By Brad Swanson:
The Fairfax County School Board endorsed a new policy Thursday that limits the role of police officers in schools and that restricts, but does not completely bar, cooperation with federal immigration authorities.
The board heard moving pleas from Fairfax County Public Schools (FCPS) students and former students to prohibit immigration agents from entering school grounds or obtaining information about students and their families from the school system.
Rodrigo Velasquez received a standing ovation from the audience after recounting his experience as a 10th grader at Robert E. Lee High School. He said he was repeatedly physically abused but afraid to tell authorities because he feared deportation as an undocumented immigrant.
Velasquez said he still bears the scars, both emotionally and physically, from the abuse. He said, “There are students like me right now who are too scared to come forward” for fear they will be turned over to immigration authorities. He urged the school board to cease all cooperation with the federal Immigration and Customs Enforcement (ICE).
In fact, the new policy governing the placement of armed police officers in all public middle and high schools requires that FCPS legal counsel review any request by ICE for information or assistance in seizing students or their families. FCPS Division Counsel John Foster said that ICE requests for assistance would be examined on a case by case basis. Several school board members said that cooperation should only be offered in criminal investigations.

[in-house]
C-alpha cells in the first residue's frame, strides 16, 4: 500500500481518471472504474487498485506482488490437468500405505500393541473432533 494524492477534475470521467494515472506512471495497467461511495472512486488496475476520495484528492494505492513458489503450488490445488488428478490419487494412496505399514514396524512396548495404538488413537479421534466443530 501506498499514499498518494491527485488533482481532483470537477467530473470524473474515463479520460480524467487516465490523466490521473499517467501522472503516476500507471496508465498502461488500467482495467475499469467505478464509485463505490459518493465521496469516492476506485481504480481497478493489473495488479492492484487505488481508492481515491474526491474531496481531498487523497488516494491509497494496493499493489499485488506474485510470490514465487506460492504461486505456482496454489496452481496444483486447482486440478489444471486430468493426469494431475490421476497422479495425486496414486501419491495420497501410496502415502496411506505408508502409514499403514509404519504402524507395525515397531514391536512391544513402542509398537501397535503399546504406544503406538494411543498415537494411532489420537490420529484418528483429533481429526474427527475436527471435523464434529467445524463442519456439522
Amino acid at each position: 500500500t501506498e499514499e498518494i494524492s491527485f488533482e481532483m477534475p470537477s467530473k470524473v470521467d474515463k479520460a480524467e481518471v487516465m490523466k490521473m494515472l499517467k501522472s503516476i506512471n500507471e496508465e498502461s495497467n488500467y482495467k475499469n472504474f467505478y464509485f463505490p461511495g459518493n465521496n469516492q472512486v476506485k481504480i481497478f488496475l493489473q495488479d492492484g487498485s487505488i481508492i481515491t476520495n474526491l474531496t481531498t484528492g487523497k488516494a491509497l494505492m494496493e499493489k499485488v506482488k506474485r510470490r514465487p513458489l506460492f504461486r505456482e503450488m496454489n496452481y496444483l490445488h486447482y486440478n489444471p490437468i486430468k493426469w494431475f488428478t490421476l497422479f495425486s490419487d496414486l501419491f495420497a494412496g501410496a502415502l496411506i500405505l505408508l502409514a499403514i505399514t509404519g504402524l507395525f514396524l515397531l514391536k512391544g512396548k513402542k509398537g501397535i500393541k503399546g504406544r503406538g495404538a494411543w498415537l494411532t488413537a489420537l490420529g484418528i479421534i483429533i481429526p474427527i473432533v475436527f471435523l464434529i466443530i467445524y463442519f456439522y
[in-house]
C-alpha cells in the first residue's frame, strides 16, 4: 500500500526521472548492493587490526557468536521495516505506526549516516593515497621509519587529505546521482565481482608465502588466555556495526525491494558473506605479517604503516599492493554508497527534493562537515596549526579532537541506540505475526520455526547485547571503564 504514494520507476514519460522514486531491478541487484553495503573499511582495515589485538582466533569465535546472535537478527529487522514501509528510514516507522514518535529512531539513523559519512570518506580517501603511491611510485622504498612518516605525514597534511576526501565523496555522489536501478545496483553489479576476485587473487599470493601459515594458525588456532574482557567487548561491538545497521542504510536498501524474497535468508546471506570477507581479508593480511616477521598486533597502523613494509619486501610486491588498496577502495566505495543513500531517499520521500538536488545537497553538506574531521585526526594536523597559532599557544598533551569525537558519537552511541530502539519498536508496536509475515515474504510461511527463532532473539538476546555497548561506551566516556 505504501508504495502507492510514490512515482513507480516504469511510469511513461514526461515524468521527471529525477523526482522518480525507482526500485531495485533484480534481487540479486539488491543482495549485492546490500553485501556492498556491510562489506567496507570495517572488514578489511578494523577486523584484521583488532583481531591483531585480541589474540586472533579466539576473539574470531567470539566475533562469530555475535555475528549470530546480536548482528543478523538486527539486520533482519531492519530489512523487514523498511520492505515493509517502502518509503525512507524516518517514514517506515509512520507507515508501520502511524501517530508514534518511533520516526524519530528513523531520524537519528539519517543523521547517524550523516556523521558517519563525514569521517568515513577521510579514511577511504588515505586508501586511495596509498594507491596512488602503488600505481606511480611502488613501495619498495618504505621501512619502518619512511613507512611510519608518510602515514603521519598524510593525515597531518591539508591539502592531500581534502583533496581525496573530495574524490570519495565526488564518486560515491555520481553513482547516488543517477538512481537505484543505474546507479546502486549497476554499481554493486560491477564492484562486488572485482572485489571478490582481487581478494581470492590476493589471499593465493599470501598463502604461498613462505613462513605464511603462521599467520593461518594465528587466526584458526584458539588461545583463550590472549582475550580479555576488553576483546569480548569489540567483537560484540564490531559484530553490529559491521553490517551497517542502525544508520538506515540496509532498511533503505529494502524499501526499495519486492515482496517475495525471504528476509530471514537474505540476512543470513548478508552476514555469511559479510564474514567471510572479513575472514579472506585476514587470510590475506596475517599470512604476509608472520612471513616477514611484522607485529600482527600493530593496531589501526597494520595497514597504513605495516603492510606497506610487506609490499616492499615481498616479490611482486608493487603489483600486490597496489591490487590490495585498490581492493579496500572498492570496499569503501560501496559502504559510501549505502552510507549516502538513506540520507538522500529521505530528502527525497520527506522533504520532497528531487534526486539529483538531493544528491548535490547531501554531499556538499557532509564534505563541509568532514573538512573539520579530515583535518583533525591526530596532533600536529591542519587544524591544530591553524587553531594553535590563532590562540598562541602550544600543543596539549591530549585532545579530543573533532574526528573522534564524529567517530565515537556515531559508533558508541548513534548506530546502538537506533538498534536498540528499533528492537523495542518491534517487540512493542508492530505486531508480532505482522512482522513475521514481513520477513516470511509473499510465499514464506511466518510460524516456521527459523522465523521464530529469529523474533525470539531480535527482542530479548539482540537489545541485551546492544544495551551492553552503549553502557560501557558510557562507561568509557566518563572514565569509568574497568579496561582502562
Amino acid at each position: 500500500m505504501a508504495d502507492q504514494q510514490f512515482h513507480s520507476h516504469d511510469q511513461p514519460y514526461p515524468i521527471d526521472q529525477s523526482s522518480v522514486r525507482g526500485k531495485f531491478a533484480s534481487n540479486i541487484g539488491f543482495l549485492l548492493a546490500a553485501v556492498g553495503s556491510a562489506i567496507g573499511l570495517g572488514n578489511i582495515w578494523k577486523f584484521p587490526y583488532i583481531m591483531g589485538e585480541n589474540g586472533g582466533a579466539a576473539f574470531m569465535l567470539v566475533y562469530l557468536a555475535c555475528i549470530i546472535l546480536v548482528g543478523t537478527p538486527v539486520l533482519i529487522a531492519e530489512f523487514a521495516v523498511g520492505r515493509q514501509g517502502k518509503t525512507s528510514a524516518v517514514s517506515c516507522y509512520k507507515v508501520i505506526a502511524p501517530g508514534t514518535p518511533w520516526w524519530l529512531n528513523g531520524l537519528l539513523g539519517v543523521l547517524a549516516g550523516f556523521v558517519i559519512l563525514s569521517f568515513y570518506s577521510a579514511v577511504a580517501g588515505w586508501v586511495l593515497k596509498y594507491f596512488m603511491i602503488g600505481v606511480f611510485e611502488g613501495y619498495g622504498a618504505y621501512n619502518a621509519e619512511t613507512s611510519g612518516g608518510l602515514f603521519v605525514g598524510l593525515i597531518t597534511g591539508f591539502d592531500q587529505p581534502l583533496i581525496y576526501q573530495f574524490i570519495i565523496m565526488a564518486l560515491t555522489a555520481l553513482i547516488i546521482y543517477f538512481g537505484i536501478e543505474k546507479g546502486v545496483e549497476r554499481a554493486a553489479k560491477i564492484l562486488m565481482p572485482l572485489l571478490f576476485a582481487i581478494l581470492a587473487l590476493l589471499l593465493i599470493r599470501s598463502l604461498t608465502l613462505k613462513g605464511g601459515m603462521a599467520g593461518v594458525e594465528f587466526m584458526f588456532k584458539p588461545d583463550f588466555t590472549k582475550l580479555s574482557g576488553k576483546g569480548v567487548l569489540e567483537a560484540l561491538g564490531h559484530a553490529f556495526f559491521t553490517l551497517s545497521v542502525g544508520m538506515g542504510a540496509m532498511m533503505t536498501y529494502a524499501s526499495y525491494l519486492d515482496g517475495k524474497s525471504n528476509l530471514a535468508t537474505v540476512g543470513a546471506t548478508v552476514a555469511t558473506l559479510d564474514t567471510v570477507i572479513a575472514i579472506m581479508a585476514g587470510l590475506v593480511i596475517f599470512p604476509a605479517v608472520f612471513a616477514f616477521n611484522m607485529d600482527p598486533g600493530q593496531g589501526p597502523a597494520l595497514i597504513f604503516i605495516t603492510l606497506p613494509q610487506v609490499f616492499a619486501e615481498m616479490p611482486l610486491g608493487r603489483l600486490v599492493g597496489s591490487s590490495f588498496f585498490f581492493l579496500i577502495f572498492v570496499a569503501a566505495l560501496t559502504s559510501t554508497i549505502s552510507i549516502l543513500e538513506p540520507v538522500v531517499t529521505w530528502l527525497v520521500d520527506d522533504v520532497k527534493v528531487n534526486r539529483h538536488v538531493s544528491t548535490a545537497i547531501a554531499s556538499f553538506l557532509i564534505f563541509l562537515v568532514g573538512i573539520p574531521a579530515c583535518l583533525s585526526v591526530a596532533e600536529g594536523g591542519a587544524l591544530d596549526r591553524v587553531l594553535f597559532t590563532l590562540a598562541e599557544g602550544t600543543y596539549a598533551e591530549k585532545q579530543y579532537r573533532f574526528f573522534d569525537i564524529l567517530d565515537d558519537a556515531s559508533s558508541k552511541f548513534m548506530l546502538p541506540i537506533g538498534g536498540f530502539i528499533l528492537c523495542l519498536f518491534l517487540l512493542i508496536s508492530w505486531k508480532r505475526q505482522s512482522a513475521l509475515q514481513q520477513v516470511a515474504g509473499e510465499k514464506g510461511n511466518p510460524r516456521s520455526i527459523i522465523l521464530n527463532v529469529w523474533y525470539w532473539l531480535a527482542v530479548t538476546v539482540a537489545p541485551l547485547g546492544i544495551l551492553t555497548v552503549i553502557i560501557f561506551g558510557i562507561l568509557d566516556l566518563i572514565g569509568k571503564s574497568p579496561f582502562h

But according to ACLU People Power spokesperson Diane Alejandro, who appeared before the board, the new policy does not go far enough.
Alejandro, who is a lawyer with the grassroots movement sponsored by the ACLU, pointed out that ICE has no authority to compel state and local authorities to provide assistance or information. She urged that police officers in schools, called School Resource Officers (SROs), be prohibited from sharing any information with ICE in the absence of a criminal warrant issued by a court.
Most school board members praised the new policy, while conceding that its drafting had been rushed, leaving too little time for review and community input.
The major revisions in the new policy include:
— Eliminating the practice of “stop and frisk”
— Removing references to SRO role in “cultural and social influences”
— More generally, clarifying that SROs are responsible for safety and security only, not discipline.
Some community groups like NAACP had argued that data showed SROs in Fairfax public schools arrested minority students disproportionately. They maintain that focusing SROs narrowly on major criminal and emergency situations should reduce the scope for discrimination.
With all 12 members present, the school board approved the policy with 10 yes votes. Ryan McElveen abstained, saying the drafting and review process had been too cursory. Also abstaining was Elizabeth Schultz, who questioned the rationale for bringing the policy to the board. She said the policy should be the responsibility of the staff, not the board.
The policy, which has the support of Fairfax County Police Department, will next be voted on by the county Board of Supervisors, which is expected to approve. Following this, it will be implemented with the start of the new school year on August 28.
Brad Swanson is the editor of The Blue View. He is an international investment manager and previously worked as a diplomat and journalist. He is a member of Hunter Mill District Democratic Committee.